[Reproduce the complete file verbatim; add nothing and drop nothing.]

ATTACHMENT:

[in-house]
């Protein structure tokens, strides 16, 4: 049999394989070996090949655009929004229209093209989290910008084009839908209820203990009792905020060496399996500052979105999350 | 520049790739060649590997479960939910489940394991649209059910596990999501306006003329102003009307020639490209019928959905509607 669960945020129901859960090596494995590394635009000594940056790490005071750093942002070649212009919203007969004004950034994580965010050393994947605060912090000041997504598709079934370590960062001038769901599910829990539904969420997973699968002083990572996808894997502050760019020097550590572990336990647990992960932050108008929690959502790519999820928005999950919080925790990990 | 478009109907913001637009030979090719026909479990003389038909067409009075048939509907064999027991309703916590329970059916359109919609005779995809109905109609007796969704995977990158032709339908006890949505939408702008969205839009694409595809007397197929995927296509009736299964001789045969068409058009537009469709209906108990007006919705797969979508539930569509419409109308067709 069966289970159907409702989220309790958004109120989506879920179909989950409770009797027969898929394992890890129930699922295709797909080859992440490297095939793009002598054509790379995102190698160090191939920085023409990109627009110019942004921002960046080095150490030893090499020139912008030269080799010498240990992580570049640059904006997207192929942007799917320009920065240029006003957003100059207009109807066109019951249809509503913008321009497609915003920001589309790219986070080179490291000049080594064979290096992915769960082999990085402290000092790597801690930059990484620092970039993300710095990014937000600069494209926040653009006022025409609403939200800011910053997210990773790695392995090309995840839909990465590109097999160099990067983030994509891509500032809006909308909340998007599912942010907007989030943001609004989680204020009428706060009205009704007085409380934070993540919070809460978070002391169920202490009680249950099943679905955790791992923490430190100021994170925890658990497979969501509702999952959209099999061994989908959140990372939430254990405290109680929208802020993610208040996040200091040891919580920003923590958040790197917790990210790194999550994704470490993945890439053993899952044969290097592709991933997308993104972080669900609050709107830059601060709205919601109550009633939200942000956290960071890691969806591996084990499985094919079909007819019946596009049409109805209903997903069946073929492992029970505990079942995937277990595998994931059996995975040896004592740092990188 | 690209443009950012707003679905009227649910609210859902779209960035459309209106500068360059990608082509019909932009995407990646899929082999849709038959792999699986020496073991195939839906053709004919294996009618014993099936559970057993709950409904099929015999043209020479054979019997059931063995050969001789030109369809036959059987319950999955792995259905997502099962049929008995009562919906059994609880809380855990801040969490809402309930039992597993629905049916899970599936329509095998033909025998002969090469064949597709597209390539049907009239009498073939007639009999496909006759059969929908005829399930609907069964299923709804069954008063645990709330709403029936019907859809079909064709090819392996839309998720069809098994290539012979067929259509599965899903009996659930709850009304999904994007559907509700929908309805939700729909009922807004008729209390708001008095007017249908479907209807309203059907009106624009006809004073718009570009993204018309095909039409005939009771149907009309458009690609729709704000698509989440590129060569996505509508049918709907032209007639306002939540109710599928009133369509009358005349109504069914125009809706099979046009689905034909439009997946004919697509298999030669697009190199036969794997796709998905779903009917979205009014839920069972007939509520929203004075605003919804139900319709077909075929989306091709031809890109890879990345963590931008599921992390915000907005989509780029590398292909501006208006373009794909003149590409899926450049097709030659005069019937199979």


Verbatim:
[in-house]
């Protein structure tokens, strides 16, 4: 049999394989070996090949655009929004229209093209989290910008084009839908209820203990009792905020060496399996500052979105999350 | 520049790739060649590997479960939910489940394991649209059910596990999501306006003329102003009307020639490209019928959905509607 669960945020129901859960090596494995590394635009000594940056790490005071750093942002070649212009919203007969004004950034994580965010050393994947605060912090000041997504598709079934370590960062001038769901599910829990539904969420997973699968002083990572996808894997502050760019020097550590572990336990647990992960932050108008929690959502790519999820928005999950919080925790990990 | 478009109907913001637009030979090719026909479990003389038909067409009075048939509907064999027991309703916590329970059916359109919609005779995809109905109609007796969704995977990158032709339908006890949505939408702008969205839009694409595809007397197929995927296509009736299964001789045969068409058009537009469709209906108990007006919705797969979508539930569509419409109308067709 069966289970159907409702989220309790958004109120989506879920179909989950409770009797027969898929394992890890129930699922295709797909080859992440490297095939793009002598054509790379995102190698160090191939920085023409990109627009110019942004921002960046080095150490030893090499020139912008030269080799010498240990992580570049640059904006997207192929942007799917320009920065240029006003957003100059207009109807066109019951249809509503913008321009497609915003920001589309790219986070080179490291000049080594064979290096992915769960082999990085402290000092790597801690930059990484620092970039993300710095990014937000600069494209926040653009006022025409609403939200800011910053997210990773790695392995090309995840839909990465590109097999160099990067983030994509891509500032809006909308909340998007599912942010907007989030943001609004989680204020009428706060009205009704007085409380934070993540919070809460978070002391169920202490009680249950099943679905955790791992923490430190100021994170925890658990497979969501509702999952959209099999061994989908959140990372939430254990405290109680929208802020993610208040996040200091040891919580920003923590958040790197917790990210790194999550994704470490993945890439053993899952044969290097592709991933997308993104972080669900609050709107830059601060709205919601109550009633939200942000956290960071890691969806591996084990499985094919079909007819019946596009049409109805209903997903069946073929492992029970505990079942995937277990595998994931059996995975040896004592740092990188 | 690209443009950012707003679905009227649910609210859902779209960035459309209106500068360059990608082509019909932009995407990646899929082999849709038959792999699986020496073991195939839906053709004919294996009618014993099936559970057993709950409904099929015999043209020479054979019997059931063995050969001789030109369809036959059987319950999955792995259905997502099962049929008995009562919906059994609880809380855990801040969490809402309930039992597993629905049916899970599936329509095998033909025998002969090469064949597709597209390539049907009239009498073939007639009999496909006759059969929908005829399930609907069964299923709804069954008063645990709330709403029936019907859809079909064709090819392996839309998720069809098994290539012979067929259509599965899903009996659930709850009304999904994007559907509700929908309805939700729909009922807004008729209390708001008095007017249908479907209807309203059907009106624009006809004073718009570009993204018309095909039409005939009771149907009309458009690609729709704000698509989440590129060569996505509508049918709907032209007639306002939540109710599928009133369509009358005349109504069914125009809706099979046009689905034909439009997946004919697509298999030669697009190199036969794997796709998905779903009917979205009014839920069972007939509520929203004075605003919804139900319709077909075929989306091709031809890109890879990345963590931008599921992390915000907005989509780029590398292909501006208006373009794909003149590409899926450049097709030659005069019937199979």